Will the press note the disconnect? (Politico did not.)
Today's headline: "Fundraisers for McCain bring in pork."
As Daily Kos diarist PA mnon notes, the usually dependably conservative Times takes a very tough look at at the campaign's rhetoric.
Or, how the McCain camp has gone all in trying to eliminated the press from the campaign process. Jonathan Chait at TNR in "Liar's Poker":
After years of portraying him as a uniquely honorable figure in American politics, the national press corps has started to take note of his brazen distortions, a development that may threaten his most precious asset. But we should consider an alternate possibility. Suppose that McCain has committed himself, with the Palin pick, to running a campaign centered around mobilizing the Republican base. He has enjoyed clear success with this since the Palin pick, attracting larger crowds, drawing higher fund-raising totals, and even seeing dramatically higher numbers of voters identifying themselves as Republicans in polls.
If this is McCain's strategy, then a bunch of news reports debunking his claims isn't going to hurt. Indeed it may even help.
P.S. Chait asserts, "McCain's untruths, in their frequency and their audacity, defy any modern historical precedent."
Really? We're pretty sure we could make a compelling case that in 2004 and 2000 George Bush was just as liberal with his campaign trail lies. But for some reason back then, the press didn't think it was its job to fact-check the GOP falsehoods.
Eric Alterman dissects Wednesday's McCain's leaning edition of ABC's daily tip sheet.
The Beltway daily this afternoon posted a round-up of reactions to McCain's demand that Friday's debate be delayed. The first 31 paragraphs of the article are filled with, frankly, predictable quotes from partisans either backing McCain or questioning his maneuver, which gave readers the impression that people were truly divided over the issue.
What came in paragraphs 32-34? Reference to instant polling data that showed the public by a huge margin said delaying Friday's debate would be a mistake. i.e. "Roughly three out of every four Americans think the debate should go on as scheduled."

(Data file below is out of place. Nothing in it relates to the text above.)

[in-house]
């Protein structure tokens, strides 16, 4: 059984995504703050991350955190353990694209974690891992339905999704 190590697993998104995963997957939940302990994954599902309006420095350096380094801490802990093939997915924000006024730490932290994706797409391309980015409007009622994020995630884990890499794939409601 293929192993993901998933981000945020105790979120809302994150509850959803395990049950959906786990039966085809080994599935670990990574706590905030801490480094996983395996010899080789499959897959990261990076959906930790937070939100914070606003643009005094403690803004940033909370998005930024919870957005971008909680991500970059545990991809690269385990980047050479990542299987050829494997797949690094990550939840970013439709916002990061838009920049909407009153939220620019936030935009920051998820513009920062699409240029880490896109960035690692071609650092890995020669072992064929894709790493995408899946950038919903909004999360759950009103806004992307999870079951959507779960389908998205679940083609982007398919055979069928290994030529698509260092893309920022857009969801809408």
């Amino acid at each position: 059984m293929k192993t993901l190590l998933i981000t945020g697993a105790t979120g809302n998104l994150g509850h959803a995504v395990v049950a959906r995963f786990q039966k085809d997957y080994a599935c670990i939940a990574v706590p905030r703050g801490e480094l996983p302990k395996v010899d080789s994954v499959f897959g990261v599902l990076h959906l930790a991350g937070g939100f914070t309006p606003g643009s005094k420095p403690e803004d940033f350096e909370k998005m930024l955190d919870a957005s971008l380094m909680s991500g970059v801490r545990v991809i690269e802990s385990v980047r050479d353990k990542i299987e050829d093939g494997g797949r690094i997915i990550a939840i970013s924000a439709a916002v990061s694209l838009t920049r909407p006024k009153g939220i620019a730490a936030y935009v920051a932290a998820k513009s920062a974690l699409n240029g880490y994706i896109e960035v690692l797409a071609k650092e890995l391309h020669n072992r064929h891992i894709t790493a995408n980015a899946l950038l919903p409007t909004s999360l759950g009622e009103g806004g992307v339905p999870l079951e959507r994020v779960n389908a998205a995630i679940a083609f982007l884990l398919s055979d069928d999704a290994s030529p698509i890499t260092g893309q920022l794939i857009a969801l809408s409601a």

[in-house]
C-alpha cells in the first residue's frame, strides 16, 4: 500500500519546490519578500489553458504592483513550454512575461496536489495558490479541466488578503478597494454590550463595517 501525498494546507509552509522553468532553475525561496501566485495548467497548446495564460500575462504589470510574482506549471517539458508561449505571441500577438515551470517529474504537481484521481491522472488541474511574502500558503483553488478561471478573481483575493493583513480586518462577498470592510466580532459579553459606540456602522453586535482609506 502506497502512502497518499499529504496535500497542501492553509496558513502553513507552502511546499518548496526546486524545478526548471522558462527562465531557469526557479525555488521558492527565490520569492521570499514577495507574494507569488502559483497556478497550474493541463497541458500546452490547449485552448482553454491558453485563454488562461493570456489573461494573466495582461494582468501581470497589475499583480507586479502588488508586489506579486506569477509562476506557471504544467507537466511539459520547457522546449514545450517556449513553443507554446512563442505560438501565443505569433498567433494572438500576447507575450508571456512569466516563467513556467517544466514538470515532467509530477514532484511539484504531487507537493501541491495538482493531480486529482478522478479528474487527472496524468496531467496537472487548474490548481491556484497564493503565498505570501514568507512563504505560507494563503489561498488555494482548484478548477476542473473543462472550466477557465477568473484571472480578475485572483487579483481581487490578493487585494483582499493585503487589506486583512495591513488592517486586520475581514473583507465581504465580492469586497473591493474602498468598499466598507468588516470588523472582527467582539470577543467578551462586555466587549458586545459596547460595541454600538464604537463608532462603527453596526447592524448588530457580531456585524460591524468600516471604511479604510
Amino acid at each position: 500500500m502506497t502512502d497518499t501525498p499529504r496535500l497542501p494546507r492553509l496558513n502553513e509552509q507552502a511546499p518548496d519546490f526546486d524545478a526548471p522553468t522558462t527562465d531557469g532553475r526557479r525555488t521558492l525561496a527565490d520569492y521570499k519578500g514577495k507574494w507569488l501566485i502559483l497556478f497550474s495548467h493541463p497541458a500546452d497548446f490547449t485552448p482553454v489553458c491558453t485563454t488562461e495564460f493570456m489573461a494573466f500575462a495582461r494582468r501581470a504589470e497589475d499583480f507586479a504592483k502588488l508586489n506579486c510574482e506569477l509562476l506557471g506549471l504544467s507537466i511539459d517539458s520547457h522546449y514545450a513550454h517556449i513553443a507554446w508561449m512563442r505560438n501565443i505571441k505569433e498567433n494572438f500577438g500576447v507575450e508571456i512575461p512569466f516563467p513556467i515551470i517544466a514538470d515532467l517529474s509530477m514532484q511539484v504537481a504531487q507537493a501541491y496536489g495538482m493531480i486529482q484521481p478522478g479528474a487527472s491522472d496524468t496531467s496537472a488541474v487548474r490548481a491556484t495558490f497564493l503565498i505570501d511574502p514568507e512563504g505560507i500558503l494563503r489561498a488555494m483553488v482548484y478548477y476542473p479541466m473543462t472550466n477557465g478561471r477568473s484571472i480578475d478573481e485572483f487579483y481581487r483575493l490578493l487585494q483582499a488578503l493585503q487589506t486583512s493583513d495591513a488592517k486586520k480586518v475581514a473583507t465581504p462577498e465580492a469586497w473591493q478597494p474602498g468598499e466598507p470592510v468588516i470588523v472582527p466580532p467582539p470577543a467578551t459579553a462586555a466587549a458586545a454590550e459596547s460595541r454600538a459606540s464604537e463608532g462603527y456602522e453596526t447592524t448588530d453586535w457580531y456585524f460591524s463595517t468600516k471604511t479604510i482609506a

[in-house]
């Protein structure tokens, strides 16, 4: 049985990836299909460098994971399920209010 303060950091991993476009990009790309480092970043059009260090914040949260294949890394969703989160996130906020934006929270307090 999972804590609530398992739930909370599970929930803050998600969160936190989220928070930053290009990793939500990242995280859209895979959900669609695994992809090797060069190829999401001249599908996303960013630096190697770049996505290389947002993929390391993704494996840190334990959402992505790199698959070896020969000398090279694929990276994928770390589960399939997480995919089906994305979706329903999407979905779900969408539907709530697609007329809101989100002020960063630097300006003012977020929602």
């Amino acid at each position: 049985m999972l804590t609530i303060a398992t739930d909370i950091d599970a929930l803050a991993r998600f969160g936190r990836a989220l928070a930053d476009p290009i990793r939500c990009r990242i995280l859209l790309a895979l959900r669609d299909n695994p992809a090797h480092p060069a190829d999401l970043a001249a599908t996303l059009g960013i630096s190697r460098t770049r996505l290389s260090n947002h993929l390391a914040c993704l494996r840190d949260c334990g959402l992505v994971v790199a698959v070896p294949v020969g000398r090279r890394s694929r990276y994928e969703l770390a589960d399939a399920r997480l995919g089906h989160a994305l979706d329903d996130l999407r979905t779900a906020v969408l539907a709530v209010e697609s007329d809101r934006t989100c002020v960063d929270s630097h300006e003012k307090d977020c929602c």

Note to editors: That's tonight's headline.
Moments before President Bush spoke from the White House about the state of the economy, CNN's Wolf Blitz announced that Bush, "faces an uphill battle to convince the American people he knows what he's doing."
We're all for independently fact-checking candidates during the campaign. In fact, it seems to be all the rage. But who's going to fact-check the fact-checkers?
Unfortunately, PoliFact, a joint venture between the St. Petersburg Times and CQ magazine, falls down while trying to get to the bottom of Sarah Palin rape kit story. PoliFact fails because it fundamentally misstates the central issue of the controversy.
The rape kit story is a somewhat complicated one and by all means visit PoliFact for the background information provided. The simple explanation is that in 2000 the Alaska legislature passed a law forbidding towns from charging rape victims (or their insurance companies) for the cost of the traumatic, forensic examines needed to collect evidence for sexual assault crimes. One of the towns charging was Wasilla when Sarah Palin was mayor.